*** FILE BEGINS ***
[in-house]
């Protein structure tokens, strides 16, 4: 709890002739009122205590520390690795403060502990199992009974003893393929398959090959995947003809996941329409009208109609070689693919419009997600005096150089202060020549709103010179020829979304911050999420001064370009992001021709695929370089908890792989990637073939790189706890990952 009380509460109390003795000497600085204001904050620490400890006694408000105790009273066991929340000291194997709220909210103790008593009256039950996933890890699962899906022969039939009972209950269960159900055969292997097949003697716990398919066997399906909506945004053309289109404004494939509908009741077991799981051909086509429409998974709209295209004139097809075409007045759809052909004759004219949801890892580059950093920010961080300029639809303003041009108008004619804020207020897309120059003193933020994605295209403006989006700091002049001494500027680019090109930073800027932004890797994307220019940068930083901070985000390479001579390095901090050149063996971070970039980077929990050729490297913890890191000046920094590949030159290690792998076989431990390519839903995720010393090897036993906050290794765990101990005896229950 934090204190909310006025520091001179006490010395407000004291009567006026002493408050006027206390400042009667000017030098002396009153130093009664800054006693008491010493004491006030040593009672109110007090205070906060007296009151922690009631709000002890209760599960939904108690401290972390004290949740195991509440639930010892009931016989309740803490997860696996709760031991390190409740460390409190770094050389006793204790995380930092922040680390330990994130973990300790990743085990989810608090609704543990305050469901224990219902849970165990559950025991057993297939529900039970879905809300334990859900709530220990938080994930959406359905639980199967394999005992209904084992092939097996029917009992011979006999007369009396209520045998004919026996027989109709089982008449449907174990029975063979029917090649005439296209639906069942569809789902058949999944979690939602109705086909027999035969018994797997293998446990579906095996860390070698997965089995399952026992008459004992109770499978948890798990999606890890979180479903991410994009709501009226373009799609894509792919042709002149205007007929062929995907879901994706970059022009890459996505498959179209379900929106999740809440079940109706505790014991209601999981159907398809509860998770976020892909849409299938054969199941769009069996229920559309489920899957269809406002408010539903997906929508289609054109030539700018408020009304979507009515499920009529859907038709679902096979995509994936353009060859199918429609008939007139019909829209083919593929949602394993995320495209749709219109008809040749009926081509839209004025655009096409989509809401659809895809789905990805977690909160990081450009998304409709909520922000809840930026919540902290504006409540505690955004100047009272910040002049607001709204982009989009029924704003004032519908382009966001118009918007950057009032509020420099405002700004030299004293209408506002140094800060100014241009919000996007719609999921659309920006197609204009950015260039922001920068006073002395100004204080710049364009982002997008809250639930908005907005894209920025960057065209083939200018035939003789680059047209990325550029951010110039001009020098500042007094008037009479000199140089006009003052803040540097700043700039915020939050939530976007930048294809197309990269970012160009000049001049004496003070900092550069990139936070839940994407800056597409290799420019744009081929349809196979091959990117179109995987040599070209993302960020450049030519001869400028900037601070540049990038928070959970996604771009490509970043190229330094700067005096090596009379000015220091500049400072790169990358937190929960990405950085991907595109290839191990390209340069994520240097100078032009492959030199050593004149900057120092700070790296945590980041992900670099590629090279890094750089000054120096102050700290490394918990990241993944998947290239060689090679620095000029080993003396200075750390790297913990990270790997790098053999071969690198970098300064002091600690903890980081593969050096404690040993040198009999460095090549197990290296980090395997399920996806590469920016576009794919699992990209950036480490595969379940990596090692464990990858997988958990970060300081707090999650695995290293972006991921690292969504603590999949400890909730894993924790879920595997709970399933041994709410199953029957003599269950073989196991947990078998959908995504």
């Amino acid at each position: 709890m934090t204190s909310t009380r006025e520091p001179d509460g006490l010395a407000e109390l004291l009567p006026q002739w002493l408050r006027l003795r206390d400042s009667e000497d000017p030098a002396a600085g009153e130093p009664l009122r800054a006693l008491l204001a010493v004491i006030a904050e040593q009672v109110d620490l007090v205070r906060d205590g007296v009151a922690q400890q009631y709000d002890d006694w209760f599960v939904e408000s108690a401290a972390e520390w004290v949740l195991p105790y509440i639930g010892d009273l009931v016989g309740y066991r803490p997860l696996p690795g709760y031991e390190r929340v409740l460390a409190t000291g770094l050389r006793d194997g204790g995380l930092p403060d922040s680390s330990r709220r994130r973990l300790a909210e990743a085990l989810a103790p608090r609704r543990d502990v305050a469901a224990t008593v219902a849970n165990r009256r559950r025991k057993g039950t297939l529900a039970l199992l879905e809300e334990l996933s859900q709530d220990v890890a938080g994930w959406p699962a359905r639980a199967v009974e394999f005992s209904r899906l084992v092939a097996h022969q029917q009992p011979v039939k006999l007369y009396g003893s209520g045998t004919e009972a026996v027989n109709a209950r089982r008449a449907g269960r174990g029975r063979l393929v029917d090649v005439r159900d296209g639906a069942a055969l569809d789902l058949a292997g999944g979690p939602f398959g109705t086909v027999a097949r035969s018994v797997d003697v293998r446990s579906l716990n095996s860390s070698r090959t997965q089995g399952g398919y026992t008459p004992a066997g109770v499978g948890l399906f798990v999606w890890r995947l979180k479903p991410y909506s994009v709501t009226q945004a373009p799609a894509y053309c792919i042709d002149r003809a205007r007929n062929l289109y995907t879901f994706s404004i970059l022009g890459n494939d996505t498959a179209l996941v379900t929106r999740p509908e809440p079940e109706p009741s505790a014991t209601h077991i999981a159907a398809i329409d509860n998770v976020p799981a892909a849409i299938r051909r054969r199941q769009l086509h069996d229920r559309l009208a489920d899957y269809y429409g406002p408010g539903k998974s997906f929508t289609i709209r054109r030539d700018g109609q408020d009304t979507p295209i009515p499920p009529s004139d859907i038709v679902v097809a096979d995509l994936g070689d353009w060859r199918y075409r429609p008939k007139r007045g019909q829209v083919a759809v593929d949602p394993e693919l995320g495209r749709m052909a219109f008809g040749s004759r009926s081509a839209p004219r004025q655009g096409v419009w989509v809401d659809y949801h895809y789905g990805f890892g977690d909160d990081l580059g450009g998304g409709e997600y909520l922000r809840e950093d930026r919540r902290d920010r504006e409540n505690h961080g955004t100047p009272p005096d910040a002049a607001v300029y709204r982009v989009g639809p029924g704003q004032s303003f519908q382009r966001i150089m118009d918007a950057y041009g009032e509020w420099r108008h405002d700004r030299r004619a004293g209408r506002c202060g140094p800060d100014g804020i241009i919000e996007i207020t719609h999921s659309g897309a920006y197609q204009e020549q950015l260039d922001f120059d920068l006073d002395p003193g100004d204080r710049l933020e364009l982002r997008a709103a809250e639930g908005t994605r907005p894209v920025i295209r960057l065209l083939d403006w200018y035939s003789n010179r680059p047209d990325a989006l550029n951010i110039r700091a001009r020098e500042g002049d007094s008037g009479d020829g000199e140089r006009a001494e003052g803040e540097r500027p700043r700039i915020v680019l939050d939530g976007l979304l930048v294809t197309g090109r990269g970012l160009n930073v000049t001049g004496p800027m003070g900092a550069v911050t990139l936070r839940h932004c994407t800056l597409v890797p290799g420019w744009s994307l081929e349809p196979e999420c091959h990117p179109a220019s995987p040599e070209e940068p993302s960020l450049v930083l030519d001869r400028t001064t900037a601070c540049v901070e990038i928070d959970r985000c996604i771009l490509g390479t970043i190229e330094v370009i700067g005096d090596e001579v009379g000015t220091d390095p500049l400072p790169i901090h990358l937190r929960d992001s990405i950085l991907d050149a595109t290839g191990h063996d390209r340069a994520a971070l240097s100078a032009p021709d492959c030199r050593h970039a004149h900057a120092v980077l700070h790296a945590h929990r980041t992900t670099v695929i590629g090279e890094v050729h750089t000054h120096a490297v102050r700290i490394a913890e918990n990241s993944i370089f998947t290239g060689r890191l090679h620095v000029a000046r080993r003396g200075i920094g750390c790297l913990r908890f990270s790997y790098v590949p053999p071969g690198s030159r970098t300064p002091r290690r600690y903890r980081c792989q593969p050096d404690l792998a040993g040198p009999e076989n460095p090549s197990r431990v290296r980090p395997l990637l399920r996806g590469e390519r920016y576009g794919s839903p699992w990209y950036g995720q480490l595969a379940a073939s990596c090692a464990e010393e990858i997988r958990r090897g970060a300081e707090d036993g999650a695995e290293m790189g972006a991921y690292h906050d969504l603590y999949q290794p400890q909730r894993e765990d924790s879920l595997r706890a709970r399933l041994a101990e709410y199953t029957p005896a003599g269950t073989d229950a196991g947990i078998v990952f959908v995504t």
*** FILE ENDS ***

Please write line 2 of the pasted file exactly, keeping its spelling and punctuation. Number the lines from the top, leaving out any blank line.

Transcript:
């Protein structure tokens, strides 16, 4: 709890002739009122205590520390690795403060502990199992009974003893393929398959090959995947003809996941329409009208109609070689693919419009997600005096150089202060020549709103010179020829979304911050999420001064370009992001021709695929370089908890792989990637073939790189706890990952 009380509460109390003795000497600085204001904050620490400890006694408000105790009273066991929340000291194997709220909210103790008593009256039950996933890890699962899906022969039939009972209950269960159900055969292997097949003697716990398919066997399906909506945004053309289109404004494939509908009741077991799981051909086509429409998974709209295209004139097809075409007045759809052909004759004219949801890892580059950093920010961080300029639809303003041009108008004619804020207020897309120059003193933020994605295209403006989006700091002049001494500027680019090109930073800027932004890797994307220019940068930083901070985000390479001579390095901090050149063996971070970039980077929990050729490297913890890191000046920094590949030159290690792998076989431990390519839903995720010393090897036993906050290794765990101990005896229950 934090204190909310006025520091001179006490010395407000004291009567006026002493408050006027206390400042009667000017030098002396009153130093009664800054006693008491010493004491006030040593009672109110007090205070906060007296009151922690009631709000002890209760599960939904108690401290972390004290949740195991509440639930010892009931016989309740803490997860696996709760031991390190409740460390409190770094050389006793204790995380930092922040680390330990994130973990300790990743085990989810608090609704543990305050469901224990219902849970165990559950025991057993297939529900039970879905809300334990859900709530220990938080994930959406359905639980199967394999005992209904084992092939097996029917009992011979006999007369009396209520045998004919026996027989109709089982008449449907174990029975063979029917090649005439296209639906069942569809789902058949999944979690939602109705086909027999035969018994797997293998446990579906095996860390070698997965089995399952026992008459004992109770499978948890798990999606890890979180479903991410994009709501009226373009799609894509792919042709002149205007007929062929995907879901994706970059022009890459996505498959179209379900929106999740809440079940109706505790014991209601999981159907398809509860998770976020892909849409299938054969199941769009069996229920559309489920899957269809406002408010539903997906929508289609054109030539700018408020009304979507009515499920009529859907038709679902096979995509994936353009060859199918429609008939007139019909829209083919593929949602394993995320495209749709219109008809040749009926081509839209004025655009096409989509809401659809895809789905990805977690909160990081450009998304409709909520922000809840930026919540902290504006409540505690955004100047009272910040002049607001709204982009989009029924704003004032519908382009966001118009918007950057009032509020420099405002700004030299004293209408506002140094800060100014241009919000996007719609999921659309920006197609204009950015260039922001920068006073002395100004204080710049364009982002997008809250639930908005907005894209920025960057065209083939200018035939003789680059047209990325550029951010110039001009020098500042007094008037009479000199140089006009003052803040540097700043700039915020939050939530976007930048294809197309990269970012160009000049001049004496003070900092550069990139936070839940994407800056597409290799420019744009081929349809196979091959990117179109995987040599070209993302960020450049030519001869400028900037601070540049990038928070959970996604771009490509970043190229330094700067005096090596009379000015220091500049400072790169990358937190929960990405950085991907595109290839191990390209340069994520240097100078032009492959030199050593004149900057120092700070790296945590980041992900670099590629090279890094750089000054120096102050700290490394918990990241993944998947290239060689090679620095000029080993003396200075750390790297913990990270790997790098053999071969690198970098300064002091600690903890980081593969050096404690040993040198009999460095090549197990290296980090395997399920996806590469920016576009794919699992990209950036480490595969379940990596090692464990990858997988958990970060300081707090999650695995290293972006991921690292969504603590999949400890909730894993924790879920595997709970399933041994709410199953029957003599269950073989196991947990078998959908995504």